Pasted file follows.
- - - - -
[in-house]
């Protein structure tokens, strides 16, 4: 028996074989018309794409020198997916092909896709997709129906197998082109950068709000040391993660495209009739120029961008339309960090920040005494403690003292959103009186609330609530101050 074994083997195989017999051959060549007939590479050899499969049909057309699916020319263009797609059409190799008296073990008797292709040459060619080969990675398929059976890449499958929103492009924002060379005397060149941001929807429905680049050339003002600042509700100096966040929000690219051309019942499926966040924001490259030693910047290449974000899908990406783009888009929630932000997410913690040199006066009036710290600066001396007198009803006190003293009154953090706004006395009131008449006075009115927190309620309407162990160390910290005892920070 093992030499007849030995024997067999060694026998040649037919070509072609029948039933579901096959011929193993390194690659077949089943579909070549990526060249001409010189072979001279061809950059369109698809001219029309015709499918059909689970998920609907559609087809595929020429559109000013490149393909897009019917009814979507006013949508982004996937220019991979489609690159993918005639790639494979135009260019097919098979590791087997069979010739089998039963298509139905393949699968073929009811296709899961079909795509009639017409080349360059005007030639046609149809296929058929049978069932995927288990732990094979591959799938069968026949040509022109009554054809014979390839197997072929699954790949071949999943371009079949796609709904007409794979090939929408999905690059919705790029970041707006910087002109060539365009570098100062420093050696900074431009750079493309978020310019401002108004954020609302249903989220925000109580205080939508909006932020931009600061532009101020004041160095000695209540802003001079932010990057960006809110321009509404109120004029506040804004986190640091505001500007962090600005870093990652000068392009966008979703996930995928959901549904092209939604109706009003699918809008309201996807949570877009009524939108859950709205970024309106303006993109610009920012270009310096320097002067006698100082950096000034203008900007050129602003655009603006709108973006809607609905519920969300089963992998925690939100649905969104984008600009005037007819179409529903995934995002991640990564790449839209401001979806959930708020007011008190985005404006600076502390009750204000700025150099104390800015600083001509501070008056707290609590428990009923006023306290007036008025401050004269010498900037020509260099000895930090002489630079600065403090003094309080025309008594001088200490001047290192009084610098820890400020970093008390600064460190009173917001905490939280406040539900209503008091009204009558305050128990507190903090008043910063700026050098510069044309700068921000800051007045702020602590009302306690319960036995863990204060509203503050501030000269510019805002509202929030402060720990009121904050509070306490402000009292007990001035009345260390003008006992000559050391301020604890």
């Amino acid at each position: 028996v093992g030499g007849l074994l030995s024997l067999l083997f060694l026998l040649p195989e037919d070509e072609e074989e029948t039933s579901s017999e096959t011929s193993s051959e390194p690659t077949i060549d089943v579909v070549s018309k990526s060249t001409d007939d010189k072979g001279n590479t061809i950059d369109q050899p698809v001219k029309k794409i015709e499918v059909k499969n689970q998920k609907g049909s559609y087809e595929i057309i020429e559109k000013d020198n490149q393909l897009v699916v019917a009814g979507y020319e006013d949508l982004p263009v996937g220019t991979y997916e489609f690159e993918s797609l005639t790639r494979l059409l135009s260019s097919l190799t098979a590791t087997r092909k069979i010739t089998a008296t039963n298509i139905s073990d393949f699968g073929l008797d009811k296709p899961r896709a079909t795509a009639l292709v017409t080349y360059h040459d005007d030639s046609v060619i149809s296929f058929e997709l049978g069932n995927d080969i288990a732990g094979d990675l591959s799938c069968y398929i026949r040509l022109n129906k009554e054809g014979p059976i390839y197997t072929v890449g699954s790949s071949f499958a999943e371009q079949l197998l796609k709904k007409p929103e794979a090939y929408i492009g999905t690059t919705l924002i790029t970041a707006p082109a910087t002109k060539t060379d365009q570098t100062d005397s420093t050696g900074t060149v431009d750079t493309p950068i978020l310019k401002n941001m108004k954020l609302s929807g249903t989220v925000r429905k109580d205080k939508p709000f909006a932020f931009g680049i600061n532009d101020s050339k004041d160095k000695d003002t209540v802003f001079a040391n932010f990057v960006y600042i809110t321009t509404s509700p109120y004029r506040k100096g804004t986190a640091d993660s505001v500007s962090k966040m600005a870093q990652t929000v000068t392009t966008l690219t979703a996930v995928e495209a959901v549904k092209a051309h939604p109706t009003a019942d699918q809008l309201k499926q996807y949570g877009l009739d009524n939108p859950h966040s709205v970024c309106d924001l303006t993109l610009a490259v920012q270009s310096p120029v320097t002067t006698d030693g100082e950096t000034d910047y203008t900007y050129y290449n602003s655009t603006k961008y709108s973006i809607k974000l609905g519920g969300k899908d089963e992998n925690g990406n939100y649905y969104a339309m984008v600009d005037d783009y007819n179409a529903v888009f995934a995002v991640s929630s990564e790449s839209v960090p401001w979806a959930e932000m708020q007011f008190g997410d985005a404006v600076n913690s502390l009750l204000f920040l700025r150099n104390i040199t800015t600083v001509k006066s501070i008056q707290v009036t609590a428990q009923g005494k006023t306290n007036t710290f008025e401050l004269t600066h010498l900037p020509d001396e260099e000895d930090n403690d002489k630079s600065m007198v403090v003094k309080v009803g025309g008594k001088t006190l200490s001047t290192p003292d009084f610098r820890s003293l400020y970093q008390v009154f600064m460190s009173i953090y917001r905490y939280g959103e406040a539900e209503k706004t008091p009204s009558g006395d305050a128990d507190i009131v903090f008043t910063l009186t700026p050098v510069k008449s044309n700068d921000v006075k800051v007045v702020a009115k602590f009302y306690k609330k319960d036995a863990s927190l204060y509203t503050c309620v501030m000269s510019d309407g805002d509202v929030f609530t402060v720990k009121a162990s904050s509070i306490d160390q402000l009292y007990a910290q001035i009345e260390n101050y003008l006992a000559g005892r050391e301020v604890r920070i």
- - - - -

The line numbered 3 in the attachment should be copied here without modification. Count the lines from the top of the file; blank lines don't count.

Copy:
């Amino acid at each position: 028996v093992g030499g007849l074994l030995s024997l067999l083997f060694l026998l040649p195989e037919d070509e072609e074989e029948t039933s579901s017999e096959t011929s193993s051959e390194p690659t077949i060549d089943v579909v070549s018309k990526s060249t001409d007939d010189k072979g001279n590479t061809i950059d369109q050899p698809v001219k029309k794409i015709e499918v059909k499969n689970q998920k609907g049909s559609y087809e595929i057309i020429e559109k000013d020198n490149q393909l897009v699916v019917a009814g979507y020319e006013d949508l982004p263009v996937g220019t991979y997916e489609f690159e993918s797609l005639t790639r494979l059409l135009s260019s097919l190799t098979a590791t087997r092909k069979i010739t089998a008296t039963n298509i139905s073990d393949f699968g073929l008797d009811k296709p899961r896709a079909t795509a009639l292709v017409t080349y360059h040459d005007d030639s046609v060619i149809s296929f058929e997709l049978g069932n995927d080969i288990a732990g094979d990675l591959s799938c069968y398929i026949r040509l022109n129906k009554e054809g014979p059976i390839y197997t072929v890449g699954s790949s071949f499958a999943e371009q079949l197998l796609k709904k007409p929103e794979a090939y929408i492009g999905t690059t919705l924002i790029t970041a707006p082109a910087t002109k060539t060379d365009q570098t100062d005397s420093t050696g900074t060149v431009d750079t493309p950068i978020l310019k401002n941001m108004k954020l609302s929807g249903t989220v925000r429905k109580d205080k939508p709000f909006a932020f931009g680049i600061n532009d101020s050339k004041d160095k000695d003002t209540v802003f001079a040391n932010f990057v960006y600042i809110t321009t509404s509700p109120y004029r506040k100096g804004t986190a640091d993660s505001v500007s962090k966040m600005a870093q990652t929000v000068t392009t966008l690219t979703a996930v995928e495209a959901v549904k092209a051309h939604p109706t009003a019942d699918q809008l309201k499926q996807y949570g877009l009739d009524n939108p859950h966040s709205v970024c309106d924001l303006t993109l610009a490259v920012q270009s310096p120029v320097t002067t006698d030693g100082e950096t000034d910047y203008t900007y050129y290449n602003s655009t603006k961008y709108s973006i809607k974000l609905g519920g969300k899908d089963e992998n925690g990406n939100y649905y969104a339309m984008v600009d005037d783009y007819n179409a529903v888009f995934a995002v991640s929630s990564e790449s839209v960090p401001w979806a959930e932000m708020q007011f008190g997410d985005a404006v600076n913690s502390l009750l204000f920040l700025r150099n104390i040199t800015t600083v001509k006066s501070i008056q707290v009036t609590a428990q009923g005494k006023t306290n007036t710290f008025e401050l004269t600066h010498l900037p020509d001396e260099e000895d930090n403690d002489k630079s600065m007198v403090v003094k309080v009803g025309g008594k001088t006190l200490s001047t290192p003292d009084f610098r820890s003293l400020y970093q008390v009154f600064m460190s009173i953090y917001r905490y939280g959103e406040a539900e209503k706004t008091p009204s009558g006395d305050a128990d507190i009131v903090f008043t910063l009186t700026p050098v510069k008449s044309n700068d921000v006075k800051v007045v702020a009115k602590f009302y306690k609330k319960d036995a863990s927190l204060y509203t503050c309620v501030m000269s510019d309407g805002d509202v929030f609530t402060v720990k009121a162990s904050s509070i306490d160390q402000l009292y007990a910290q001035i009345e260390n101050y003008l006992a000559g005892r050391e301020v604890r920070i």